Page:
The Allied Veterans’ Florida gambling racketeering case began last March. It started when “Investigators raided Internet casino sites across the state…. seizing more than $100 million in assets and arresting 57 people on charges ranging from racketeering to money laundering. The state maintains the group was calling itself a charity but keeping 98 percent of profits for itself.” (Action News Jax)
I posted an article on Jacksonville Criminal Defense Lawyers website titled Jacksonville Attorneys Request for Separate Trial Denied. It explained how Circuit Judge Kenneth Lester denied Kelly Mathis’ motion for a separate trial from his co-defendants in the Allied Veterans trial. Kelly Mathis is an attorney in Jacksonville FL. He is accused of being the mastermind behind the scandal. Many of his co-defendants have waived their rights to a speedy trial, but he has not. A defendant in a criminal case has a right to a speedy trial under Rule 3.191 of the Florida Rules of Criminal Procedure. With a felony case, the accused has a right to trial within 175 days of his arrest. It does not matter whether or not he is in jail. Mathis’ attorney requested a separate jury trial, because he did not want the co-defendants pointing fingers at Mathis. Judge Lester denied the motion explaining that the jury would make the decision as to which co-defendant was being truthful.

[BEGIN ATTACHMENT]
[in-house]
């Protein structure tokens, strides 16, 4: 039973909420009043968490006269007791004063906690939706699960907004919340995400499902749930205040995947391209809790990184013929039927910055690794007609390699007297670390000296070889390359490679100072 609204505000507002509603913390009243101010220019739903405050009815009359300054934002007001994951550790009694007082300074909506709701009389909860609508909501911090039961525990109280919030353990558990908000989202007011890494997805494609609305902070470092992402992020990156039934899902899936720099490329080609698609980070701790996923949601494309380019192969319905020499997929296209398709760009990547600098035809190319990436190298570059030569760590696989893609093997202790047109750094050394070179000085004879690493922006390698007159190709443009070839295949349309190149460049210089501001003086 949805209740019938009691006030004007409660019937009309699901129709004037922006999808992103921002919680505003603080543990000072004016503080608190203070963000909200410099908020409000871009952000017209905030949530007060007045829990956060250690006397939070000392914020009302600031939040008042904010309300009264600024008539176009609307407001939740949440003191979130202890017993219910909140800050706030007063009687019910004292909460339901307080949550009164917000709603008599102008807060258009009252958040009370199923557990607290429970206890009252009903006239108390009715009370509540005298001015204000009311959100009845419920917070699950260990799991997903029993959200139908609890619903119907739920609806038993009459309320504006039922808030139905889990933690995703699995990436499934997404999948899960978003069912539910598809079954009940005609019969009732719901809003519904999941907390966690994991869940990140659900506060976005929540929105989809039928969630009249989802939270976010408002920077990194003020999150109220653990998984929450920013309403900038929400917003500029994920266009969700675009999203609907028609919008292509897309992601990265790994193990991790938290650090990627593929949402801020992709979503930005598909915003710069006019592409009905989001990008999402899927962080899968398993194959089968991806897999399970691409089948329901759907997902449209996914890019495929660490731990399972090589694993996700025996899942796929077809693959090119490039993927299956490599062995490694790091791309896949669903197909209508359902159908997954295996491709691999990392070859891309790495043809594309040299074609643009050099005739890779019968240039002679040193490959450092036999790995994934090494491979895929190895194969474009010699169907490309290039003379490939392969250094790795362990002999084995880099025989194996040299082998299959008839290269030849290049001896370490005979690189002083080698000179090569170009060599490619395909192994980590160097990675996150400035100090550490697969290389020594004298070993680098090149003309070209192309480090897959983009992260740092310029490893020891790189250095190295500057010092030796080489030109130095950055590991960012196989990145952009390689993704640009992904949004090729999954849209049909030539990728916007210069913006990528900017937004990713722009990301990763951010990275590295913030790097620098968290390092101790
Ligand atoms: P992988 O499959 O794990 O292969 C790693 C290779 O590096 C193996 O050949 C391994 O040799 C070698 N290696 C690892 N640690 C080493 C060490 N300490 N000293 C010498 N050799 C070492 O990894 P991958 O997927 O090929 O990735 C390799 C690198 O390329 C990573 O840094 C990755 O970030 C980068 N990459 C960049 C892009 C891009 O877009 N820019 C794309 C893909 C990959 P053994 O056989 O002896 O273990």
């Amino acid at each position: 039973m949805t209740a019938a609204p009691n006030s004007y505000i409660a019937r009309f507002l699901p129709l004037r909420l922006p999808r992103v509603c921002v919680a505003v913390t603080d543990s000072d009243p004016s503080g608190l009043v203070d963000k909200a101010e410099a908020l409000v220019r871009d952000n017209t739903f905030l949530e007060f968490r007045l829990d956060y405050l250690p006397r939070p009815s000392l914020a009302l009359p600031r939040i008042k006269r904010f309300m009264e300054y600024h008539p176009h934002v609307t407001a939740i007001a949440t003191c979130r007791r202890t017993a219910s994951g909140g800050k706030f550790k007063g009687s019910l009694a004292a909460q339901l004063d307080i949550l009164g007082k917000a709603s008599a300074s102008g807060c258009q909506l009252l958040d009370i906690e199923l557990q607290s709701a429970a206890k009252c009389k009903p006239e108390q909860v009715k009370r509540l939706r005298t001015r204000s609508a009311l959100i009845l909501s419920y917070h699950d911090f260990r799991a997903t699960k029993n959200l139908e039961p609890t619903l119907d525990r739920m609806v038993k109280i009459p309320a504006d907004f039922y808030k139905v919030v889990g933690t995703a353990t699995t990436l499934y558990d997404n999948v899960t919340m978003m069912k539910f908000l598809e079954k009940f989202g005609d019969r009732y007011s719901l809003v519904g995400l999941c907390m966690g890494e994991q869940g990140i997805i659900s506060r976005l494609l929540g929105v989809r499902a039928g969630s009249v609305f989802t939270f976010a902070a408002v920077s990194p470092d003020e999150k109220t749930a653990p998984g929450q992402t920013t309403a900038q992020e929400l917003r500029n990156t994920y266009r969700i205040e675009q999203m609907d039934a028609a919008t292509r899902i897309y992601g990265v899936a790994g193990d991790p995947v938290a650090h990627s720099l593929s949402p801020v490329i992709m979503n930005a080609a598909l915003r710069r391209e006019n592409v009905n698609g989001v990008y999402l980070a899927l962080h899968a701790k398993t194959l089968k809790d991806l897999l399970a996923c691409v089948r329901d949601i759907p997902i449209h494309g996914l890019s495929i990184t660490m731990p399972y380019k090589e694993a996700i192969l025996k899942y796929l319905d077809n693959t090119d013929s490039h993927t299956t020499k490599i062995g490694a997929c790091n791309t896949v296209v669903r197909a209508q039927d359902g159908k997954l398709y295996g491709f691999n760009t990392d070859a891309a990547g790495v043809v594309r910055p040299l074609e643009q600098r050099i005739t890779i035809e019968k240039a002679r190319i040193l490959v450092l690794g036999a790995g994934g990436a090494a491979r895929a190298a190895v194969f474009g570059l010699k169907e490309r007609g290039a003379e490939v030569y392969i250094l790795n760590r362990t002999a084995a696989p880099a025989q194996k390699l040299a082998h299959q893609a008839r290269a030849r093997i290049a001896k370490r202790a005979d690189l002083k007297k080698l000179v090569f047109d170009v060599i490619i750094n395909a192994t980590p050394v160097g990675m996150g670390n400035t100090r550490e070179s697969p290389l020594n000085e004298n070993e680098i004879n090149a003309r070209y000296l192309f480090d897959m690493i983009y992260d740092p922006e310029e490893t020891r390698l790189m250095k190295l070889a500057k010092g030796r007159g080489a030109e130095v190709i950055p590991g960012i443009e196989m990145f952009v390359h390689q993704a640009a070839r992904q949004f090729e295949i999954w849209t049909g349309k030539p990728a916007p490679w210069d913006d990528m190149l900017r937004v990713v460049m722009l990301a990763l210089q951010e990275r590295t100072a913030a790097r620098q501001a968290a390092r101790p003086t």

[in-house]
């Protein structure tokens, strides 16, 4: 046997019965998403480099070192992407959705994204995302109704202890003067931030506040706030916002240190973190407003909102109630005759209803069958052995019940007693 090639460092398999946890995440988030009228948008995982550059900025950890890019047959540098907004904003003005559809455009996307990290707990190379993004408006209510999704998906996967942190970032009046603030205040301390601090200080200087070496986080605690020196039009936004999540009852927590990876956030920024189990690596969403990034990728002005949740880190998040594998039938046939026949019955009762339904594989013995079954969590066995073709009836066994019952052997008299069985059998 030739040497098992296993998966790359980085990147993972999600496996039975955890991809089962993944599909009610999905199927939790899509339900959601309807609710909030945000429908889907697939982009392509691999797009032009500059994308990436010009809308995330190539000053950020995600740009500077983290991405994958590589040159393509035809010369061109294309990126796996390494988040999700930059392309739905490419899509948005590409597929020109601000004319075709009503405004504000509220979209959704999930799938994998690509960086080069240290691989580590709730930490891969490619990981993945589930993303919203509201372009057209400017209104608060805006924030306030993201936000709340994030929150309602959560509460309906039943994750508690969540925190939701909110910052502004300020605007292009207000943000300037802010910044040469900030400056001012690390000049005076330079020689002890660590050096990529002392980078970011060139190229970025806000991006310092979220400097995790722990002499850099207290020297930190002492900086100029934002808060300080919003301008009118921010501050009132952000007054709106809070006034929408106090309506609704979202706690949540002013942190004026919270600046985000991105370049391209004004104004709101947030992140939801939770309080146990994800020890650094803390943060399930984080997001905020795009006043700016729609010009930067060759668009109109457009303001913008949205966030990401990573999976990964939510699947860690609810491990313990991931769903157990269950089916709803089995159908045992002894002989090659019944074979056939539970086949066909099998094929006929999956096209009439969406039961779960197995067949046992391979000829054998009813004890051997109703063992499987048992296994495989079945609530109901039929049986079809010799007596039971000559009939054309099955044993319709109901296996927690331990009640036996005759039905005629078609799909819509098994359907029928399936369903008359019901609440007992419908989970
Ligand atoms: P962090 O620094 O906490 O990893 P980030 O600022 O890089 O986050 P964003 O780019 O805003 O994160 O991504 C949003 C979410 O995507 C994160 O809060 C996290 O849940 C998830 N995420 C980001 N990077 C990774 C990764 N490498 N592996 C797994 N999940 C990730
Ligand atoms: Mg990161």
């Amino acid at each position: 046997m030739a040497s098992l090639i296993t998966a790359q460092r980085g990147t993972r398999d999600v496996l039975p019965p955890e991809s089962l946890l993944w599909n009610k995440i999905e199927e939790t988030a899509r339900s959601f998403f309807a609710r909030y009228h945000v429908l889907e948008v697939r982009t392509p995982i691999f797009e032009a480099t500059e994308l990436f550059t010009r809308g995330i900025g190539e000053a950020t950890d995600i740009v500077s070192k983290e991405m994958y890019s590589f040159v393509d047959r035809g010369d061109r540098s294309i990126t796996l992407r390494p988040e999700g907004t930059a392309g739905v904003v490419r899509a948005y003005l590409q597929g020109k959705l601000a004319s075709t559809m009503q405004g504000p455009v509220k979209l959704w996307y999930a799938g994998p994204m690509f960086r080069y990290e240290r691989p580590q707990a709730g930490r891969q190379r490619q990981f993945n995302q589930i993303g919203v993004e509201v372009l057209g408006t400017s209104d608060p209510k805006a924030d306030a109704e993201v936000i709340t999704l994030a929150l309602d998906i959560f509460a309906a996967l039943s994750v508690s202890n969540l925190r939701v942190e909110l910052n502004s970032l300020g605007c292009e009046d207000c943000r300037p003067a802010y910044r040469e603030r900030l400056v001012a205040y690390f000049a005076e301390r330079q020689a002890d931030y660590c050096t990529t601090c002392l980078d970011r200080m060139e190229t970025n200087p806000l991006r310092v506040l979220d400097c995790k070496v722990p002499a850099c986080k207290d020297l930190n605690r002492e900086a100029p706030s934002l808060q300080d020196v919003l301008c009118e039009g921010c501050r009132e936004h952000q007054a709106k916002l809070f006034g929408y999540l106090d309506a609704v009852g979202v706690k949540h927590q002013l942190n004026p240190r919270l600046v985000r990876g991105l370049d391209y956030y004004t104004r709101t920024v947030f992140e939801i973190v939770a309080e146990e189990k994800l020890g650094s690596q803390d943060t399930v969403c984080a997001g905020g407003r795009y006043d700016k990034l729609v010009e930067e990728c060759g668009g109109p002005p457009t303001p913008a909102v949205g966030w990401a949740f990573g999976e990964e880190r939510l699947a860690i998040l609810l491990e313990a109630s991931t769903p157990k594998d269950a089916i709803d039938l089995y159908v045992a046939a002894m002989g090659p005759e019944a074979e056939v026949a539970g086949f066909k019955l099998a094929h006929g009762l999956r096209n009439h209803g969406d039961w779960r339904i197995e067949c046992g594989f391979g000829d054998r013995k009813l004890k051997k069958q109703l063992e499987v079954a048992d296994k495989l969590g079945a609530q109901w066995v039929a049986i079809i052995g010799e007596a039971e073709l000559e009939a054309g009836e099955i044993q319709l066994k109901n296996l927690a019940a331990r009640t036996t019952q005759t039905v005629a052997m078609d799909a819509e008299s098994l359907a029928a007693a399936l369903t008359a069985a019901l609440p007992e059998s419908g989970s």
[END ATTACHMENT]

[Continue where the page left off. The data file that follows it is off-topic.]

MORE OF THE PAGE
Yesterday, “several leaders of an alleged $300 million gambling racketeering operation with Allied Veterans of the World appeared in court.” Johnny Duncan is one of those individuals. He is the organization’s former national commander. He “pleaded no contest to one count of money laundering and four counts of maintaining an illegal lottery. Each charge is considered a third-degree felony and is punishable by up to five years in prison. As part of the plea, Duncan will receive probation and no jail time…. Sentencing is set for Nov. 25 at 8:30 a.m.” It appears that Jerry Bass and Mike Hessong may also be accepting plea deals. The judge “granted a delay to enter pleas. Both were given until Aug. 23 at 9:30 a.m. to reach a decision.”
It is not unusual for co-defendants to negotiate a deal with the state attorneys office. This is one of the reasons that co-defendants should have separate criminal lawyers in Florida. There is a serious conflict of interest when one co-defendant wants to take a plea deal and the other maintains his innocence and wants a jury trial. The state attorney will want the co-defendant that is taking the deal to testify against the co-defendant at trial. Mathis’ co-defendants may be testifying against him at trial, hence the plea agreements. We will know soon enough as the trial will likely occur next month.